Web-based Teaching Module on Black-throated Blue Warblers
January 1, 2011 by Gregory Gough
Black-throated blue warblers have been the focus of long-term studies since 1986 at the Hubbard Brook Experimental Forest in New Hampshire.
Their populations are cyclical, with many young produced in years where there is lots of food, primarily caterpillars, and few nest predators (squirrels and chipmunks).
A web-based teaching module has been developed based upon this research. Students can explore fundamental concepts in population ecology through extensive text, pictures, videos, and graphs.
This article summarizes the information in this scientific paper:
HR Sofaer, KM Langin, J Wilson, and TS Sillett. 2011. Demography of songbird populations in a rapidly changing world: the importance of long-term studies. American Biology Teacher 73(5): 285-287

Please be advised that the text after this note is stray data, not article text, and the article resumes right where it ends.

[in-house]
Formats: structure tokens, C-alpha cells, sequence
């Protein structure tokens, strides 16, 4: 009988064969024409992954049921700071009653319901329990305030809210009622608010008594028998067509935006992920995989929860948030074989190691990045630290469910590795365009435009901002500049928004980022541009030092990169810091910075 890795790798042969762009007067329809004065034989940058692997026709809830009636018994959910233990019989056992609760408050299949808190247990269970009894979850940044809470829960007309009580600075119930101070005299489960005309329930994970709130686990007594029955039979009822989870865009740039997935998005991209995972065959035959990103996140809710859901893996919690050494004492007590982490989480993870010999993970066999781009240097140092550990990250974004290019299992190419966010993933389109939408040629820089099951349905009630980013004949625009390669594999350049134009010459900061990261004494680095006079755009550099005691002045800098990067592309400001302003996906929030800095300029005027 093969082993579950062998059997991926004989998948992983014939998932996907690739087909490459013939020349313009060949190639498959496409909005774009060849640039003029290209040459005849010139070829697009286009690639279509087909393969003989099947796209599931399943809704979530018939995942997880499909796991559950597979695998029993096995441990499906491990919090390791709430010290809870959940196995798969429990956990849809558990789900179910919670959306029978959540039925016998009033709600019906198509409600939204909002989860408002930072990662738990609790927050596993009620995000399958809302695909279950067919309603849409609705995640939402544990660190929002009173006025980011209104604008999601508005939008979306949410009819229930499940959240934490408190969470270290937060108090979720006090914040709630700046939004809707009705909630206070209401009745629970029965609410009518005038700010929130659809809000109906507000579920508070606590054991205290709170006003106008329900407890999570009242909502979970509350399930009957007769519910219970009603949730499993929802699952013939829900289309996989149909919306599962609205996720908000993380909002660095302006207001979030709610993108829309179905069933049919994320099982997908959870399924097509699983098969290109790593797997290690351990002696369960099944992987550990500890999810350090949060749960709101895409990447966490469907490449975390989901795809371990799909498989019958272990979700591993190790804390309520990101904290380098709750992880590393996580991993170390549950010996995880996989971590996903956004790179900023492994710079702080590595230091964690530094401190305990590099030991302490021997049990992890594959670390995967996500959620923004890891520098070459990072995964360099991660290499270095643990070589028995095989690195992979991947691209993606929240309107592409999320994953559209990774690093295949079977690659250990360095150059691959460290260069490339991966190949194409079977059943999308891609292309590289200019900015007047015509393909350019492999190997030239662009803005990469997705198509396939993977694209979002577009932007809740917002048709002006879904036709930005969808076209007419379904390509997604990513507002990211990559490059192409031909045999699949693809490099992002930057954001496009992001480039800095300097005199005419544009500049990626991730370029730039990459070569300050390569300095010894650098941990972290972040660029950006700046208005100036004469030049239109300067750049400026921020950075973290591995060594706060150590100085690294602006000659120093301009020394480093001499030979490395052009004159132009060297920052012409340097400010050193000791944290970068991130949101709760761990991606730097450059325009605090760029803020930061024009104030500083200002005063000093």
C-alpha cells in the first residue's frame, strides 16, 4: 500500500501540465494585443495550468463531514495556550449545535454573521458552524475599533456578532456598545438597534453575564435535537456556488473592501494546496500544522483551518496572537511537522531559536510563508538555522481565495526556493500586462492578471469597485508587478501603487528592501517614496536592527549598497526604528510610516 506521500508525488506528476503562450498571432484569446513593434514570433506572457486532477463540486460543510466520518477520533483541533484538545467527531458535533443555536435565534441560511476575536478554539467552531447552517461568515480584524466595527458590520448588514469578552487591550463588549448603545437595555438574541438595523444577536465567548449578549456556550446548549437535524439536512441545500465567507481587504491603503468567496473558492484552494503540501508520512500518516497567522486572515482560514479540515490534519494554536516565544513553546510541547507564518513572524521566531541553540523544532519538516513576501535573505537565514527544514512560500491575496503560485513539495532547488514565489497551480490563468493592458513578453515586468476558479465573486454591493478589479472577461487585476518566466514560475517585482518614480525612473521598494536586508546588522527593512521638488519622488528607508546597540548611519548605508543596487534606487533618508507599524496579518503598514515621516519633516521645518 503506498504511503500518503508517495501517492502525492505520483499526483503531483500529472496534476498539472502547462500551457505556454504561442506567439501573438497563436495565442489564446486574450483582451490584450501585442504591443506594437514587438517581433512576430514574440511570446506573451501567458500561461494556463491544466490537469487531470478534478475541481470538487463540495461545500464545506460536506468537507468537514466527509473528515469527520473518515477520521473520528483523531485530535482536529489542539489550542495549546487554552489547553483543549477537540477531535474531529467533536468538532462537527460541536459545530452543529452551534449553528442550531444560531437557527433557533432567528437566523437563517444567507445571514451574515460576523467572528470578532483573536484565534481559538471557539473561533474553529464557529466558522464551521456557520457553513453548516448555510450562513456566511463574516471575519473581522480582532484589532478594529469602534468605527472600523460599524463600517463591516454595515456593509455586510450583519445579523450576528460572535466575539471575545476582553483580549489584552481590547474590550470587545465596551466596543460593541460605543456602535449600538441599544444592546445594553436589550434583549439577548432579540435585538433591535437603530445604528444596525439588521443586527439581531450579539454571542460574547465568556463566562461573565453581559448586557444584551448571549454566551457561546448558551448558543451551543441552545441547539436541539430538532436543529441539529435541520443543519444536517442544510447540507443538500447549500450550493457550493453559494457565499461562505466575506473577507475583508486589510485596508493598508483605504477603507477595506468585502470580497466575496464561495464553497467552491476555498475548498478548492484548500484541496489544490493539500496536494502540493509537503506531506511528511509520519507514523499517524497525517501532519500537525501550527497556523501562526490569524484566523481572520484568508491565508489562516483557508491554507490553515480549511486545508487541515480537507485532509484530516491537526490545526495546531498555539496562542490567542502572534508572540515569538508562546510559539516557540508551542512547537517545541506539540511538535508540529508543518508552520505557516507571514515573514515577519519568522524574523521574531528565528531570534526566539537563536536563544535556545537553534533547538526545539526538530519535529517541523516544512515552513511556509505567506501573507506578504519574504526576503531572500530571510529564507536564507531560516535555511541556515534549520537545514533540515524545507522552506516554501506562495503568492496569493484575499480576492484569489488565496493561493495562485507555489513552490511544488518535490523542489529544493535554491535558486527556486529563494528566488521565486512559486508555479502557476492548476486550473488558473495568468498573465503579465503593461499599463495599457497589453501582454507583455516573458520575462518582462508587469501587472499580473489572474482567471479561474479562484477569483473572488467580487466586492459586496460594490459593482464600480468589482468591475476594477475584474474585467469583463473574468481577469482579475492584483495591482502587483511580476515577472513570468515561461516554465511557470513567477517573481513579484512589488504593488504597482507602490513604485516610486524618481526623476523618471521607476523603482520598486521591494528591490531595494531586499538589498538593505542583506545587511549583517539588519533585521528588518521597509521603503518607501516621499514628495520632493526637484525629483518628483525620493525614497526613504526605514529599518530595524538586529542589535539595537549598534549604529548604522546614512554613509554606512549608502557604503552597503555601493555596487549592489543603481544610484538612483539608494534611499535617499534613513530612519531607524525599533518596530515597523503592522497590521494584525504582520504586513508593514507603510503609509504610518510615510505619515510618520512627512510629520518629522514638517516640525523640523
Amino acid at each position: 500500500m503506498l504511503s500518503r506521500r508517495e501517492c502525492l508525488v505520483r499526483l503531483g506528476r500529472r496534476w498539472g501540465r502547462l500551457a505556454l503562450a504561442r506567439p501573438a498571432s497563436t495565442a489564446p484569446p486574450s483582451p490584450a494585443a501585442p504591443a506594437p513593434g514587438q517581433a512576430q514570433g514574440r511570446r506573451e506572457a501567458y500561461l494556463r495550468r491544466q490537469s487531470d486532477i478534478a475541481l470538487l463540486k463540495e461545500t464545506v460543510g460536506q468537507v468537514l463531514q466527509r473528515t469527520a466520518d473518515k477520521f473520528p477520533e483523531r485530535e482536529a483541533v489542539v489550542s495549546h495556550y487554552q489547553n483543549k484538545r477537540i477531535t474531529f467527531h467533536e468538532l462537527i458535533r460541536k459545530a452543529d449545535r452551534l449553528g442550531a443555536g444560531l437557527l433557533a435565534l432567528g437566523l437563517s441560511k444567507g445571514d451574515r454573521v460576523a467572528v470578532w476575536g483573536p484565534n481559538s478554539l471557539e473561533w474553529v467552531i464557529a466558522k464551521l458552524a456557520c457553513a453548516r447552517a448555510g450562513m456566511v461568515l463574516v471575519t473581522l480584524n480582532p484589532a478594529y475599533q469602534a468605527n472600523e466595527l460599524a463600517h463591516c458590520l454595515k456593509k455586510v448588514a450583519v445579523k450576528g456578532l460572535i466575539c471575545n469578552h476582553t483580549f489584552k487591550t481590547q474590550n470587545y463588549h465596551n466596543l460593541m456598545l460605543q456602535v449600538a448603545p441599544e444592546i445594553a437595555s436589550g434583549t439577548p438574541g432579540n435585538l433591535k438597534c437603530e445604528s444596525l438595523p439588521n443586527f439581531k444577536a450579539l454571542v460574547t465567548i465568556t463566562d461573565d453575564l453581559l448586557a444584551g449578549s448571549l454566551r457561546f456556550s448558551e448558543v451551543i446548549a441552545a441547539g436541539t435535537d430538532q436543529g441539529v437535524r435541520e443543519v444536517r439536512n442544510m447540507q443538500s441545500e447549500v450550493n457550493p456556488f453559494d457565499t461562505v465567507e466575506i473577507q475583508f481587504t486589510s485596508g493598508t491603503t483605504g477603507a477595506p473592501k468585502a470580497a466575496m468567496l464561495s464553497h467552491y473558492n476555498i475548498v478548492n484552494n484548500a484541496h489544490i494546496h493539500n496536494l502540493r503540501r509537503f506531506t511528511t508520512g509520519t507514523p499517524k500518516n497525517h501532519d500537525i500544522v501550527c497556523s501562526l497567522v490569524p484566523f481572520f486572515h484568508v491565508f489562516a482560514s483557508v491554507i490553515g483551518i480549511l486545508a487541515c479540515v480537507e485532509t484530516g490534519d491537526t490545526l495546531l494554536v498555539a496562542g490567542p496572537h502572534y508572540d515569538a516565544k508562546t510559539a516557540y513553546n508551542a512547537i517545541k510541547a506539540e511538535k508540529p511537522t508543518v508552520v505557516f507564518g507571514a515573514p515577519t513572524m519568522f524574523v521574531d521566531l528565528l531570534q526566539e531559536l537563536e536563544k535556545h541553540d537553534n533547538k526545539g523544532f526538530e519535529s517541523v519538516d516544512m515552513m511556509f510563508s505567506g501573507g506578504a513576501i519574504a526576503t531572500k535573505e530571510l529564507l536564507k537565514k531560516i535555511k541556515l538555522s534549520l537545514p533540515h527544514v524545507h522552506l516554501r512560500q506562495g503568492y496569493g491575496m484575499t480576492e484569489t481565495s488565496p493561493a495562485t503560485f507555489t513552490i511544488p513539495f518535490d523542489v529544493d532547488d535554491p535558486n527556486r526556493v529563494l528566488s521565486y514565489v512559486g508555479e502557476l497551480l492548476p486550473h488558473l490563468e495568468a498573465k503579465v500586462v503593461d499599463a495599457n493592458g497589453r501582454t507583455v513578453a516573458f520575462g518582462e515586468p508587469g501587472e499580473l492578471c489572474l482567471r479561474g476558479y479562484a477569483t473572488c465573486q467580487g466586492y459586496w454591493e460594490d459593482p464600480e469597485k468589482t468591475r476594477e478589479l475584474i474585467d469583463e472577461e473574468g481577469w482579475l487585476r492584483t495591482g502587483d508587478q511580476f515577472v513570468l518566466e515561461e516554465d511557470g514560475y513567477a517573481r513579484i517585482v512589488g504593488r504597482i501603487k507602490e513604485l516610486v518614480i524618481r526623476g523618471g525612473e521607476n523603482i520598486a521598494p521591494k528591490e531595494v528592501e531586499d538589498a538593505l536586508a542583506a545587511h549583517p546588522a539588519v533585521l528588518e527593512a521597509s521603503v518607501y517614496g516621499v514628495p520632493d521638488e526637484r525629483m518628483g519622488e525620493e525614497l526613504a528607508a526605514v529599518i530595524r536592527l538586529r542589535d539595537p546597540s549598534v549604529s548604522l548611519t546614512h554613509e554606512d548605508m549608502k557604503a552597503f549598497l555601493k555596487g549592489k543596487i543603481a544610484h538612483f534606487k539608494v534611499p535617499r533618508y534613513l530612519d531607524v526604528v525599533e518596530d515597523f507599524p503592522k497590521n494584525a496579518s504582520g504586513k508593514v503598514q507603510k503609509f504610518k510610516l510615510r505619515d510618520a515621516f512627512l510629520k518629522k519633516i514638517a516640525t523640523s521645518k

- Birds and Bugs and Plants
- Tweet Y'all: a Look at the Regional Accents of the Northern and Southern Black-throated Blue Warblers
- Finding the Right Spot
- Crowding Affects Black-throated Blue Warbler Foraging Behavior
- Site-dependence a Factor in Regulating Black-throated Blue Warblers
- Two's Company Three's a Crowd: Black-throated Blue Warbler Population Stable
- Population Regulation of Black-throated Blue Warblers